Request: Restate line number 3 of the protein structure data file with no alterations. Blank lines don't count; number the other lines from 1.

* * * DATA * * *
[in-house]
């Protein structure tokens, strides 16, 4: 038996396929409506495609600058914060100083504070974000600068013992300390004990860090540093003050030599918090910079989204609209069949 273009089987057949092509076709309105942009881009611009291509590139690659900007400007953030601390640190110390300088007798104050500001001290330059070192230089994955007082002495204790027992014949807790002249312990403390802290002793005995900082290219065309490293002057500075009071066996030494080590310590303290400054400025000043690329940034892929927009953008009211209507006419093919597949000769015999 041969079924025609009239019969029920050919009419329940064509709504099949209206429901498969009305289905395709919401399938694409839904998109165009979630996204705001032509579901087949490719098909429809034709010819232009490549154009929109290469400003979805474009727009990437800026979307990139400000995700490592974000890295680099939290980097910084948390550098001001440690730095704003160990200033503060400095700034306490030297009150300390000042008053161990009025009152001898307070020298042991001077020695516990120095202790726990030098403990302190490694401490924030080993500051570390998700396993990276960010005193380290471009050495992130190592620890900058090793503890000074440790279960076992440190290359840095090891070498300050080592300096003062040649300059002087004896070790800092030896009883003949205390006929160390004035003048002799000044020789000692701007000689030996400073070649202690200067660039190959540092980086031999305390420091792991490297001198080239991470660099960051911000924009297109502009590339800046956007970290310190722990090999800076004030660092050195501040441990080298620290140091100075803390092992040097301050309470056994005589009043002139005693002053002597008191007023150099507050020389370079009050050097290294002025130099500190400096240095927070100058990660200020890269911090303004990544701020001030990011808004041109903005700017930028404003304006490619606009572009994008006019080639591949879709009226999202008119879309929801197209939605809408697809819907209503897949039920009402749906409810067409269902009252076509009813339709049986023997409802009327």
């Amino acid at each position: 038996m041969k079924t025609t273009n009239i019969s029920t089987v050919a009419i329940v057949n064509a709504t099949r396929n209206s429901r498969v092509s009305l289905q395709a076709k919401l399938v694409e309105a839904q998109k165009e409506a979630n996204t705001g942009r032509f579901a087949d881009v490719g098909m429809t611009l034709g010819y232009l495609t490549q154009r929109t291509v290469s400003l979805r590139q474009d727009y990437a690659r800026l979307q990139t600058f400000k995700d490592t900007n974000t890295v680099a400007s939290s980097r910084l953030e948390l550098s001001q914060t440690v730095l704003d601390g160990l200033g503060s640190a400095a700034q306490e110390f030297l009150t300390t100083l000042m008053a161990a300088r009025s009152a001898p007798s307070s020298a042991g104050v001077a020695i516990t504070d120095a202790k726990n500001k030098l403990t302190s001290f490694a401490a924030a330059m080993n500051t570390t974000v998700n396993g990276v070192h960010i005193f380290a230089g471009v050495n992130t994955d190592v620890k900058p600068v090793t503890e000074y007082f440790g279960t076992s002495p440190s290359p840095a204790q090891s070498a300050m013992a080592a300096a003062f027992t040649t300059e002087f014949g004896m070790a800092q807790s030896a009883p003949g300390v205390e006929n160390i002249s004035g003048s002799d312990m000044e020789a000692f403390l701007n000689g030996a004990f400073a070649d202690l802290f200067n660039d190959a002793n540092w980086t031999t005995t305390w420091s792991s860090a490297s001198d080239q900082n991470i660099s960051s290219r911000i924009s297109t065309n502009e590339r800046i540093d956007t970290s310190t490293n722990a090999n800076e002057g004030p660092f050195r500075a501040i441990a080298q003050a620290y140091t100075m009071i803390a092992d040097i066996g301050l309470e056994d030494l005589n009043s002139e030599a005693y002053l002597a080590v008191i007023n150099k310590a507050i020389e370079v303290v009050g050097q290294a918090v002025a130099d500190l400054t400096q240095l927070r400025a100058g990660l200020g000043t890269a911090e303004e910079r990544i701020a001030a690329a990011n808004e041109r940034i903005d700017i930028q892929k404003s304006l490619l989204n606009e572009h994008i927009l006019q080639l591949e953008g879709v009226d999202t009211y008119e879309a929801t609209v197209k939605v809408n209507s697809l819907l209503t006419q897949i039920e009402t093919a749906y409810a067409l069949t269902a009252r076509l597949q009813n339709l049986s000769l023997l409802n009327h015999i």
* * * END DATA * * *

């Amino acid at each position: 038996m041969k079924t025609t273009n009239i019969s029920t089987v050919a009419i329940v057949n064509a709504t099949r396929n209206s429901r498969v092509s009305l289905q395709a076709k919401l399938v694409e309105a839904q998109k165009e409506a979630n996204t705001g942009r032509f579901a087949d881009v490719g098909m429809t611009l034709g010819y232009l495609t490549q154009r929109t291509v290469s400003l979805r590139q474009d727009y990437a690659r800026l979307q990139t600058f400000k995700d490592t900007n974000t890295v680099a400007s939290s980097r910084l953030e948390l550098s001001q914060t440690v730095l704003d601390g160990l200033g503060s640190a400095a700034q306490e110390f030297l009150t300390t100083l000042m008053a161990a300088r009025s009152a001898p007798s307070s020298a042991g104050v001077a020695i516990t504070d120095a202790k726990n500001k030098l403990t302190s001290f490694a401490a924030a330059m080993n500051t570390t974000v998700n396993g990276v070192h960010i005193f380290a230089g471009v050495n992130t994955d190592v620890k900058p600068v090793t503890e000074y007082f440790g279960t076992s002495p440190s290359p840095a204790q090891s070498a300050m013992a080592a300096a003062f027992t040649t300059e002087f014949g004896m070790a800092q807790s030896a009883p003949g300390v205390e006929n160390i002249s004035g003048s002799d312990m000044e020789a000692f403390l701007n000689g030996a004990f400073a070649d202690l802290f200067n660039d190959a002793n540092w980086t031999t005995t305390w420091s792991s860090a490297s001198d080239q900082n991470i660099s960051s290219r911000i924009s297109t065309n502009e590339r800046i540093d956007t970290s310190t490293n722990a090999n800076e002057g004030p660092f050195r500075a501040i441990a080298q003050a620290y140091t100075m009071i803390a092992d040097i066996g301050l309470e056994d030494l005589n009043s002139e030599a005693y002053l002597a080590v008191i007023n150099k310590a507050i020389e370079v303290v009050g050097q290294a918090v002025a130099d500190l400054t400096q240095l927070r400025a100058g990660l200020g000043t890269a911090e303004e910079r990544i701020a001030a690329a990011n808004e041109r940034i903005d700017i930028q892929k404003s304006l490619l989204n606009e572009h994008i927009l006019q080639l591949e953008g879709v009226d999202t009211y008119e879309a929801t609209v197209k939605v809408n209507s697809l819907l209503t006419q897949i039920e009402t093919a749906y409810a067409l069949t269902a009252r076509l597949q009813n339709l049986s000769l023997l409802n009327h015999i």